Economics[change | change source]

Those who supported prohibition expected the sales of household goods and clothing to go up dramatically. Many expected real estate and rents to rise as bars closed and neighborhoods were cleaned up. Many producers of soft drinks, juices and chewing gum expected sales to go up as Americans had to find new ways of entertaining themselves. None of this happened. Instead, the unintended consequences proved to be a decline in amusement and entertainment industries across the country.[9] Restaurants failed, as they could no longer make a profit without legal liquor sales. Theater revenues declined rather than increase, and few of the other economic benefits that had been predicted came to pass. Prohibition proved to be largely negative for the economy. Jobs in breweries, distilleries and bars were lost by the thousands. Truckers, waiters, barrel makers and many other related workers had large numbers of jobs lost.[9] Perhaps the largest unintended consequence was the loss to the government in tax revenues. The state of New York lost almost 75 percent of its revenue.[9] The federal government lost over $11 million in tax revenues while the cost to enforce it was over $300 million.[9]

Loopholes[change | change source]

The prohibition laws had many loopholes (ways to get around the law) that were quickly taken advantage of. The biggest loophole was that neither the Eighteenth Amendment nor the Volstead Act made it illegal to drink or be drunk in public.[11] Farmers who grew fruit quickly learned to sell their harvests in dehydrated bricks.[11] The warning label included instructions on how to easily turn the bricks into alcoholic drinks.[b] Pharmacists were allowed to prescribe whiskey for any number of ailments from anxiety to the flu.[9] As bootleggers learned of this, the number of pharmacies tripled in places like New York state.[9] Tools and ingredients to make alcohol at home were sold in hardware and grocery stores. Books on how to make liquor were also legal.[11]

Crime[change | change source]

Drinking under prohibition did not stop, it simply went underground.[13] In New York City alone there were thousands of speakeasy clubs. The mob made millions in illegal sales of alcohol on the black market.[13] Most Americans simply ignored the law. The agents who enforced prohibition laws were poorly paid and were easily bribed. Gangsters made money and became powerful under prohibition.[13] They even cooperated with one another in setting prices. Organized crime gained a national foothold due to prohibition.[13] One of the better known gangsters was Al Capone. When Capone arrived in Chicago in 1920 he immediately saw the opportunities that prohibition offered.[14] He organized illegal bootlegging on an international scale.[14] He even controlled the distribution of his alcohol. He hired his own delivery trucks, salespeople, and his own heavily armed guards to protect his investments.[14] Capone was making over $100 million a year. He had no trouble bribing all the politicians and law enforcement members in his district.[14]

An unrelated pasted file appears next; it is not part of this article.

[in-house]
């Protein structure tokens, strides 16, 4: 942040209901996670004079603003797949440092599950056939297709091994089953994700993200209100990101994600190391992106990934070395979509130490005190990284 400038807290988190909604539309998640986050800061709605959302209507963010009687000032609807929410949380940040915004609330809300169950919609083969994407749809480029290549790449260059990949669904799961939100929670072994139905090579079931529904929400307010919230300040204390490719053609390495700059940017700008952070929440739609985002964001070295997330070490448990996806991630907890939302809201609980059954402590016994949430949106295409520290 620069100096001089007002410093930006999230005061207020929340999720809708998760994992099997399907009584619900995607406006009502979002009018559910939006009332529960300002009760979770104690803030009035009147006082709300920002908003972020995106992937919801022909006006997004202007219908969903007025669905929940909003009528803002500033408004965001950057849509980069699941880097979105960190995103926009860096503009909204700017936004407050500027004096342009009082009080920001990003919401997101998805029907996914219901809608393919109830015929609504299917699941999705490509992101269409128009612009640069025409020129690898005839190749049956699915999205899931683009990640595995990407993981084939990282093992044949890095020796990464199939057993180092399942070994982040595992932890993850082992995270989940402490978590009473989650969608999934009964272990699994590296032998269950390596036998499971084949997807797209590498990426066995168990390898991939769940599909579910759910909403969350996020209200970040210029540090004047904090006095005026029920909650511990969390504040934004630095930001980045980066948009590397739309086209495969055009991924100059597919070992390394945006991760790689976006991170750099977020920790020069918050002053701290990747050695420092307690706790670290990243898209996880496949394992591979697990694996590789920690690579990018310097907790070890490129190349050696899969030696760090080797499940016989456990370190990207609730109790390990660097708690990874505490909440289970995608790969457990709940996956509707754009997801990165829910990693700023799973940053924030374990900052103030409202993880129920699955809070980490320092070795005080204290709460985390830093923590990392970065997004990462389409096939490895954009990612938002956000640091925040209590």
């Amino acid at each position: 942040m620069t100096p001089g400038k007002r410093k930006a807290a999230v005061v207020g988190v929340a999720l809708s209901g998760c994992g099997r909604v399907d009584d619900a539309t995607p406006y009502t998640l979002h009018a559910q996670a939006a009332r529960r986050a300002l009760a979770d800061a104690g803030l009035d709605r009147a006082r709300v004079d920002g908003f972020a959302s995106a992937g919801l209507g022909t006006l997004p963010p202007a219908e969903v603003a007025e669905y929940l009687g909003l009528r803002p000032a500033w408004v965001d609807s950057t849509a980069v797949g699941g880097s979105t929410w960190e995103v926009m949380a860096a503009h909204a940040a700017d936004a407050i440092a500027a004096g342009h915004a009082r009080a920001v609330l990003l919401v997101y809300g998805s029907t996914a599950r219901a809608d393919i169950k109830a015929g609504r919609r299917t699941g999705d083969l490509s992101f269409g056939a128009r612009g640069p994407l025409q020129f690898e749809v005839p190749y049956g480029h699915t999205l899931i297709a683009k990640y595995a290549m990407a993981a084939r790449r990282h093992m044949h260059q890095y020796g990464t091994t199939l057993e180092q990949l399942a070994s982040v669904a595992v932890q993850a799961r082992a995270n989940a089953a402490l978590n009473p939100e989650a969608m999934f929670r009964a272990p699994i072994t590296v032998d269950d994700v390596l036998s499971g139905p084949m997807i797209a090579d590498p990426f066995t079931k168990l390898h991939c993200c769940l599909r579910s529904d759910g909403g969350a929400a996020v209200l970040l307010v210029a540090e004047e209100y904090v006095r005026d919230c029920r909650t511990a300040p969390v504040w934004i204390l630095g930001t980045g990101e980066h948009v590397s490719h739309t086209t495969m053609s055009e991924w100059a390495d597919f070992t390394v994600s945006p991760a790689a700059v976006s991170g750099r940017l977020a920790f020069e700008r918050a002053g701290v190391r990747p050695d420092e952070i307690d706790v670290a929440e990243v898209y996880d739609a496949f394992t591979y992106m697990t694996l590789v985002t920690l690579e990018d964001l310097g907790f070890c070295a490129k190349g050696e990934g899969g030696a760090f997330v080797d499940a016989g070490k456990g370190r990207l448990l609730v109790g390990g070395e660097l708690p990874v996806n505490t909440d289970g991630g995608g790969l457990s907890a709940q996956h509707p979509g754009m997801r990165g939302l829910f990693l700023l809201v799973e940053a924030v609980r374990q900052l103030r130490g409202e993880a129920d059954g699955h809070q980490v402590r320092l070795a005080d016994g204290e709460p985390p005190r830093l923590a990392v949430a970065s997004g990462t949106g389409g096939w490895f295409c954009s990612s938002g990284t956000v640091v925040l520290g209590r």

Notes[change | change source]

  1. Temperance laws could often be easily worked around. For example, in 1844, a town in Massachusetts banned all sales of alcohol. This led one tavern-owner to charge his customers to see a "striped pig". The admission ticket also entitled the holder to free drinks.[9]
  2. "Instructions came in the form of warnings against dissolving the brick in a gallon of water, adding sugar, shaking daily and decanting after three weeks. Unless the buyer eschewed these processes, 13% wine would be produced."[12]

References[change | change source]

  1. 1.0 1.1 1.2 "The Constitution of the United States: Amendments 11-27". The National Archives. Retrieved 12 March 2016.
  2. 2.0 2.1 Lisa Andersen. "Prohibition and Its Effects". The Gilder Lehrman Institute of American History. Retrieved 12 March 2016.
  3. 3.0 3.1 "18th Amendment". Law.com. Retrieved 12 March 2016.
  4. 4.0 4.1 4.2 David J. Hanson. "18th Amendment (Eighteenth Amendment): Prohibition". State University of New York. Retrieved 12 March 2016.
  5. 5.0 5.1 5.2 "18th and 19th amendments". The Social Studies Help Center. Retrieved 12 March 2016.
  6. 6.0 6.1 6.2 6.3 6.4 "Understanding the 18th Amendment". Laws.com. Retrieved 12 March 2016.
  7. "The Constitutional Amendment Process". The National Archives. Retrieved 12 March 2016.
  8. 8.0 8.1 8.2 "18th and 21st Amendments". History/A&E Television Networks, LLC. Retrieved 12 March 2016.
  9. 9.00 9.01 9.02 9.03 9.04 9.05 9.06 9.07 9.08 9.09 9.10 "Prohibition: Unintended Consequences". PBS/WETA. Retrieved 12 March 2016.
  10. 10.0 10.1 "Roots of Prohibition". PBS/WETA. Retrieved 12 March 2016.
  11. 11.0 11.1 11.2 Vivian Che; Arthur Bale. "Loopholes". The Debate over Prohibition. Retrieved 12 March 2016.
  12. "Prohibition: Wine Bricks". Time Magazine. 17 August 1931. Retrieved 12 March 2016.
  13. 13.0 13.1 13.2 13.3 10 June 2011. "Prohibition: Speakeasies, Loopholes And Politics". NPR. Retrieved 12 March 2016.
  14. 14.0 14.1 14.2 14.3 Taylor Hales; Nikolas Kazmers. "Organized Crime - How it was Changed by Prohibition". University of Michigan. Retrieved 12 March 2016.

Other websites[change | change source]